ASCO joined nearly 50 medical organizations in urging the Centers for Medicare & Medicaid Services (CMS) to reduce the quality performance period under the 2018 Merit-based Incentive Payment System (MIPS) to 90 days instead of a full calendar year. In a letter to CMS Administrator Seema Verma, the organizations point to estimates that, under provisions from the 2018 QPP final rule, record keeping and reporting will total more than 7.5 million hours and cost nearly $700 million—taking physician time and other resources away from patients.
The organizations also expressed concerns over delays in posting key information practices need to complete their 2018 MIPS reporting on the Quality Payment Program (QPP) website. Despite significant program changes this year, information regarding MIPS eligibility for 2018 was not made available on the QPP website until April. While the organizations applaud certain 2018 changes to QPP, they caution that such changes complicate clinicians’ ability to determine their 2018 MIPS eligibility status and lead to a heavier administrative lift.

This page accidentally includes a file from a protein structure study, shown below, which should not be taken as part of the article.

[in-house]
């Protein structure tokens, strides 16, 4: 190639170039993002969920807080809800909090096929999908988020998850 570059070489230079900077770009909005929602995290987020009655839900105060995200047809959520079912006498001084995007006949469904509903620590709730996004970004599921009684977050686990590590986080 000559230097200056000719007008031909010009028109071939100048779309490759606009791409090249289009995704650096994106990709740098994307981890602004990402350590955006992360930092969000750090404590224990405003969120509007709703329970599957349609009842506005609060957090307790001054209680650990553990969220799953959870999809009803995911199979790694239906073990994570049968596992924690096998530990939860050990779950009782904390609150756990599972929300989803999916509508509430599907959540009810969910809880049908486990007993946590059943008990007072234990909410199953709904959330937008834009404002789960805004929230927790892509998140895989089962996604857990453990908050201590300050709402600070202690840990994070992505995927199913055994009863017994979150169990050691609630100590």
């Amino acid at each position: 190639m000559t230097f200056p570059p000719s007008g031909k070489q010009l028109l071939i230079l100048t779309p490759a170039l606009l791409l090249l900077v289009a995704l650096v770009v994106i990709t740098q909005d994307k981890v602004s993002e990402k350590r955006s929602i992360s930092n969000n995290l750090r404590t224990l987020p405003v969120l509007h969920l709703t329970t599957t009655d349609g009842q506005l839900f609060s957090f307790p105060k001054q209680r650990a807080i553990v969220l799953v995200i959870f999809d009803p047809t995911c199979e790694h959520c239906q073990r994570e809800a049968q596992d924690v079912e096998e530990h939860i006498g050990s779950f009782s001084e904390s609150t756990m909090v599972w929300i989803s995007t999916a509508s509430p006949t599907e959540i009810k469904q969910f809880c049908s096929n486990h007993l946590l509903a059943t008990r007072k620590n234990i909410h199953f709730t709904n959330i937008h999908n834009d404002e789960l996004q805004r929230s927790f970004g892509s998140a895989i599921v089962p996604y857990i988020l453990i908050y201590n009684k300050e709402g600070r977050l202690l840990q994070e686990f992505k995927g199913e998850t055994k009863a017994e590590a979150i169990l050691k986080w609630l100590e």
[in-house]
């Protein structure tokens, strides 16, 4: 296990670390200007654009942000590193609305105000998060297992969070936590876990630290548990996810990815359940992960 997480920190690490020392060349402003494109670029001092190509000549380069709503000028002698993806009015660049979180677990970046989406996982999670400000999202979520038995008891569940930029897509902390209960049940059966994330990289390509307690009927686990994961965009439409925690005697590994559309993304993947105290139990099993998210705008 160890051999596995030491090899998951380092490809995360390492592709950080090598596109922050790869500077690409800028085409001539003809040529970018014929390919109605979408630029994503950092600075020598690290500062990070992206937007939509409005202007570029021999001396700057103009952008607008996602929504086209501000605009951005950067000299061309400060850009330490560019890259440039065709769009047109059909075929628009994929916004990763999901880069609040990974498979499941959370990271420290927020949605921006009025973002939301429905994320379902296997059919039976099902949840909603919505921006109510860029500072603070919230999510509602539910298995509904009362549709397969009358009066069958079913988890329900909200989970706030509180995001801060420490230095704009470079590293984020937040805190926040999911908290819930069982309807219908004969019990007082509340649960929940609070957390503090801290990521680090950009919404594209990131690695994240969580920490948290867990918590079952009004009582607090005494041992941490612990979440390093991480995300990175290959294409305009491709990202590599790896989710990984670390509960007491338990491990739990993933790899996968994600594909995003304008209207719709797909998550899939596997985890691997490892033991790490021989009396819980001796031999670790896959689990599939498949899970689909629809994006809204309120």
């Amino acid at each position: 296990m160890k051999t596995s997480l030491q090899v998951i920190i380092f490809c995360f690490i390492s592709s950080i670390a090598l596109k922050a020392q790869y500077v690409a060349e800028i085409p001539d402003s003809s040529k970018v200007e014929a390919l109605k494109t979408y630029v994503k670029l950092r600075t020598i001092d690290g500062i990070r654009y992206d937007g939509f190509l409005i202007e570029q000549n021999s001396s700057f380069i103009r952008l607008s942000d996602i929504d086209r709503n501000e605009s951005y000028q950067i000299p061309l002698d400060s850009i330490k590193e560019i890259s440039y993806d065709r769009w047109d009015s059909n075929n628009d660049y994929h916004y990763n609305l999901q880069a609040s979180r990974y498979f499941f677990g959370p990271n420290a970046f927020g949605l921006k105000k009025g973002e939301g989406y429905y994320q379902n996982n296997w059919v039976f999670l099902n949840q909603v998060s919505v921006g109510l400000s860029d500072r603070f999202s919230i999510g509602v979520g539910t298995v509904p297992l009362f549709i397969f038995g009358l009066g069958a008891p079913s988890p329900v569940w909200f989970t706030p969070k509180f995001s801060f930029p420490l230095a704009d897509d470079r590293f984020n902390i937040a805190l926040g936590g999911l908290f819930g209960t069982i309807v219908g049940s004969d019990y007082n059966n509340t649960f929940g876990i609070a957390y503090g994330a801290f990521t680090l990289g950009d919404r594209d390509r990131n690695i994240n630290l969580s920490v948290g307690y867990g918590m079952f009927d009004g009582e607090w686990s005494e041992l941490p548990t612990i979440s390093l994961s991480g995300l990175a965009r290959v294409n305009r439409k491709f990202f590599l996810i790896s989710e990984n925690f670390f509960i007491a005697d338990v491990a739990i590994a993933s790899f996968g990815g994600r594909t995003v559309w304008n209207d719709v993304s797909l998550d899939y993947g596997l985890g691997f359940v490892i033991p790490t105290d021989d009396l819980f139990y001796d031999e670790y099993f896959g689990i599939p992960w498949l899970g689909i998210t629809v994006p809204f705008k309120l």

The QPP website lacks other key information for 2018 MIPS reporting, yet further updates to the site are not scheduled until the summer of 2018. The letter notes the challenge this presents for practices to successfully complete MIPS reporting, since the QPP website is the primary informational outlet explaining the program.
The letter also asks CMS to reconsider its proposed timing for sending MIPS feedback reports to practices, which are not expected until midway through 2018 at the earliest. This timing leaves practices with little opportunity to make adjustments based on their feedback reports, as this year’s data collection and reporting will already be well underway.